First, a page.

defining a discipline

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I've been asked by a group of senior colleagues in our department to participate in a discussion group to help define the nature of our emerging academic discipline.

IT is the perpetual "Rodney Dangerfield" of the academy, generally dismissed as "applied computing." But those of us involved in it know that it's far more than that. We grew out of CS--and HCI, and Instructional Design, and Information Science, and Communication, and MIS--but we're not just "applied" versions of any of them. We go deeper into mechanics than many of the more theoretical fields we draw on, but we focus more on the context of computing than the applied fields.

Our faculty come from a wide range of backgrounds (from Computer Science to Library Science to Chemistry to Philosophy to Education and beyond), and teach in a wide range of areas. We have concentrations in networking & systems admin, learning and performance technologies, web application development, multimedia development, database design & administration, application programming, and more. Our students learn both the how and the why, and not just in a business context.

So, what are we? Right now, the process of defining that is a bit like the blind men and the elephant. We're each focused on our own piece, and while we know that they must be connected, we don't really understand the whole. That's what this discussion group is going to try to do. Can we come up with an effective description of what we do (beyond "contextual computing," which is what I usually call it, for lack of a better term)? Can we develop formalisms to describe the underpinnings of our field?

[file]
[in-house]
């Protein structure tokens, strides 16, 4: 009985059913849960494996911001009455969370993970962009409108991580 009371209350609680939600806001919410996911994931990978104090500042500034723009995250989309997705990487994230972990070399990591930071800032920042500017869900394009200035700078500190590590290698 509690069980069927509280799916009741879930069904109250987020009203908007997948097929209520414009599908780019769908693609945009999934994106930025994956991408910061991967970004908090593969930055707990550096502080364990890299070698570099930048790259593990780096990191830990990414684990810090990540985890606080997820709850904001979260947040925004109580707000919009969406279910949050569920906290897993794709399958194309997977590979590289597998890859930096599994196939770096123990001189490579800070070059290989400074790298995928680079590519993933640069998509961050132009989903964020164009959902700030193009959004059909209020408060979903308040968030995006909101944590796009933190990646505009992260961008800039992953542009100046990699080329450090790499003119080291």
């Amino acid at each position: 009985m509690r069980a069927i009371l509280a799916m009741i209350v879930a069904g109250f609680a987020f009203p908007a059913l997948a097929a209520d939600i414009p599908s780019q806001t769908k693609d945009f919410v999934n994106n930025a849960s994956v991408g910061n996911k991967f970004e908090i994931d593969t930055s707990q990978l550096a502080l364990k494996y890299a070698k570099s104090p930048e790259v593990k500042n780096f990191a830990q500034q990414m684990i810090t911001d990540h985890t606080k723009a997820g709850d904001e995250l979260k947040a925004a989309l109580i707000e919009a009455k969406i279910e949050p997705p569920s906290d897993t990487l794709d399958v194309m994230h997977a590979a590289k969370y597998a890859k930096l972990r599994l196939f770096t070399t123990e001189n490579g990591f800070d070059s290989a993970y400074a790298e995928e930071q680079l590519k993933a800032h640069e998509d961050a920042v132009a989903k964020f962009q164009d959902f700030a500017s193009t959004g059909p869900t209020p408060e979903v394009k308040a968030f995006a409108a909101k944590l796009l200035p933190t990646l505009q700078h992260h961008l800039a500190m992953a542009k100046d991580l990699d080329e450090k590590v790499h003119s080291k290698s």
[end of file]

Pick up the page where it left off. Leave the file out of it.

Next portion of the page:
Or will it turn out that there's "no there there," that we're not in fact a discipline, but rather a collection of teachers and classes that can't coalesce around a meaningful core?

In our first discussion, we all seemed to agree that just as bioinformatics can be traced to a signficiant event/discovery (the human genome project), IT can probably be traced to the point where internetworking reached the desktop, and the graphical web was born. We're not just the study of the Internet, but almost everything we do revolves around the 'net in some way. But what does that mean in terms of defining our underpinnings?

I'm looking for good readings for our group to use as think pieces--things that talk about the changes in technology (and perhaps the study of technology) since the early 1990s. Suggestions welcome.

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In November (I've only just now discovered the blog in question), there was an entry on mamamusing on the definition Read More

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This page contains a single entry published on November 2, 2002 4:52 PM.

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